‘I refuse to be called other, it isn’t nice’
The head of the North West Migrants Forum has called for an end to the deeply unfair practice of ‘othering’ school children who do not identify as Catholic or Protestant.
The Forum’s Director of Programmes Lilian Seenoi Barr was speaking after receiving a heartfelt letter from a ten-year-old Muslim girl.
In the note, which was handwritten and hand delivered to Ms Barr’s office, the young author takes issue with how schools here recognise only two religions by name.
According to the Education Authority’s website parents applying for a place in an integrated school are asked to select their child’s community background from the options ‘Protestant community’, ‘Roman Catholic community’ or ‘none/other’.
The schoolgirl who contacted the North West Migrants Forum said it was “not nice” to be labelled an ‘other’ and that something should be done about the insensitive description.
“I am writing to complain about signing up for the schools, you see I found it hard to sign up to some schools because of the criteria,” she said.
“As I’m sure you know it’s set into Catholic, Protestant and other. I refuse to be called other, it isn’t nice.
“I personally know other people who also feel very strongly against this, such as yourself.”
Encouraging the North West Migrants Forum to make representations on behalf of children like herself, the ten-year-old added, “I hope that you can do something to stop this.”
It has long been accepted that a greater effort is needed to move away from the binary labelling of schoolchildren in Northern Ireland and that there is a need to try and better recognise the multiple layers of identity in young people’s lives.
In its ‘Together: Building a United Community’ (T:BUC)’ strategy, published in 2013, the Executive said it recognised that the diversity of identity in Northern Ireland was complex and that post-troubles migration and secularisaton had dramatically changed the make-up of society here.
Yet 25 years on from the Good Friday Agreement and in an increasingly multi-cultural six counties, thousands of children are still being ‘othered’.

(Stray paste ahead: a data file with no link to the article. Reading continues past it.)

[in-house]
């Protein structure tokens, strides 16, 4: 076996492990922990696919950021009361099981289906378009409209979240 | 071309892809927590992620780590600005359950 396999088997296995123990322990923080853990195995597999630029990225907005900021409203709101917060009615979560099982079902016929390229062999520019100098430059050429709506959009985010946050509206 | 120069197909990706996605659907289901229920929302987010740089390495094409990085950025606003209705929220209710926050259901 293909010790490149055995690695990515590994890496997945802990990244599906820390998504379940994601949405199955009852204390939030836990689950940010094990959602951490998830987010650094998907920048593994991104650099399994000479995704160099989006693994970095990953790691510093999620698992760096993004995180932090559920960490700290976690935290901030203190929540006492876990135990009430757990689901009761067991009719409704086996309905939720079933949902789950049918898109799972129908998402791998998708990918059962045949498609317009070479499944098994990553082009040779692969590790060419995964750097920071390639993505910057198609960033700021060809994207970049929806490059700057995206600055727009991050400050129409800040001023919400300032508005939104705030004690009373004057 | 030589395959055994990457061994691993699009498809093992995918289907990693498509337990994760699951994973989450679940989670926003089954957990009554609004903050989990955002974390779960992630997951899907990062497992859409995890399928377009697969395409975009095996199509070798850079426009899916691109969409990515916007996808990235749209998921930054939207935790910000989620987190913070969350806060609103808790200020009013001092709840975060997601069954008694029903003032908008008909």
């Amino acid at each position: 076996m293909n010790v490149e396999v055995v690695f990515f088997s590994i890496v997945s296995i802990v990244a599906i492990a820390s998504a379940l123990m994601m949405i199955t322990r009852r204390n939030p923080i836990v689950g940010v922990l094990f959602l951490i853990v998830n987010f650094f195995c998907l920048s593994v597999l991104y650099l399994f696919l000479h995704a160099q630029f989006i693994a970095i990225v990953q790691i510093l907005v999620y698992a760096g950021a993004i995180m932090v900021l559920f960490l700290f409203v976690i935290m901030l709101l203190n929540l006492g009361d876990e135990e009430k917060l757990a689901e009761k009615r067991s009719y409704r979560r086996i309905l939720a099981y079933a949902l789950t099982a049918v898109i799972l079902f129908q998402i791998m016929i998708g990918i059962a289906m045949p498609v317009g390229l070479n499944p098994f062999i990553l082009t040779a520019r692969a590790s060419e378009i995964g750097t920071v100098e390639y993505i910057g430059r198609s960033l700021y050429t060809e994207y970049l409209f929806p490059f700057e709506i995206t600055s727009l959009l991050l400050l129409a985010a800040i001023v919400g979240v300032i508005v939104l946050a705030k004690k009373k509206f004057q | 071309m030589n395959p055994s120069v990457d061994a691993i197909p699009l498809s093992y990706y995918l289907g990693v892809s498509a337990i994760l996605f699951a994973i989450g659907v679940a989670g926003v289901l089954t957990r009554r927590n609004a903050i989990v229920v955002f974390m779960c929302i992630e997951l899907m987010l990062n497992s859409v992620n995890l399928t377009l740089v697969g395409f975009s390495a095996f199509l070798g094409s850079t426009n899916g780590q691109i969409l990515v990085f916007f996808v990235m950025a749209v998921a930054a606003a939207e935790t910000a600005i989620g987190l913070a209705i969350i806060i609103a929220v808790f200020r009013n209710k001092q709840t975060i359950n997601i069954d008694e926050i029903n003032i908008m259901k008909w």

On receiving the letter Lilian Seenoi Barr described the writer as “extremely brave” for speaking out on such a mature issue.
Vowing to raise the matter with the Department of Education and the Executive Office, Ms Barr said, “What we are doing here is telling young people that they don’t belong, that they are an ‘other’.
“The majority of these children will have been born here, they aren’t ‘newcomers’ or ‘children of immigrants’. But 25 years on from the signing of the Good Friday Agreement they are still being made to feel that they are somehow less equal or less worthy.
“If Northern Ireland is to move on and become an inclusive society then we need to stop using this language, we need to start recognising that these young people have an identity that they are very proud of and that they are much more than an ‘other’.”
Calling for more inclusive terminology to be introduced, Ms Barr added, “Instead of having to tick a box stating ‘other’, let people say how they identify.
“Instead of ‘other’, ask the question what is your ethnicity? If they say Catholic, Protestant, Muslim, Pentecostal, none or whatever then that is fine, at least that way we will have a better picture of the make up of Northern Ireland in modern society.
“But we need to review or renew this exclusionary language and I intend to make representations to see that it happens.”
The North West Migrants Forum has today contacted the Department of Education, the Education Authority, the Executive Office, The Secretary of State and the leaders of all the main political parties about the matter.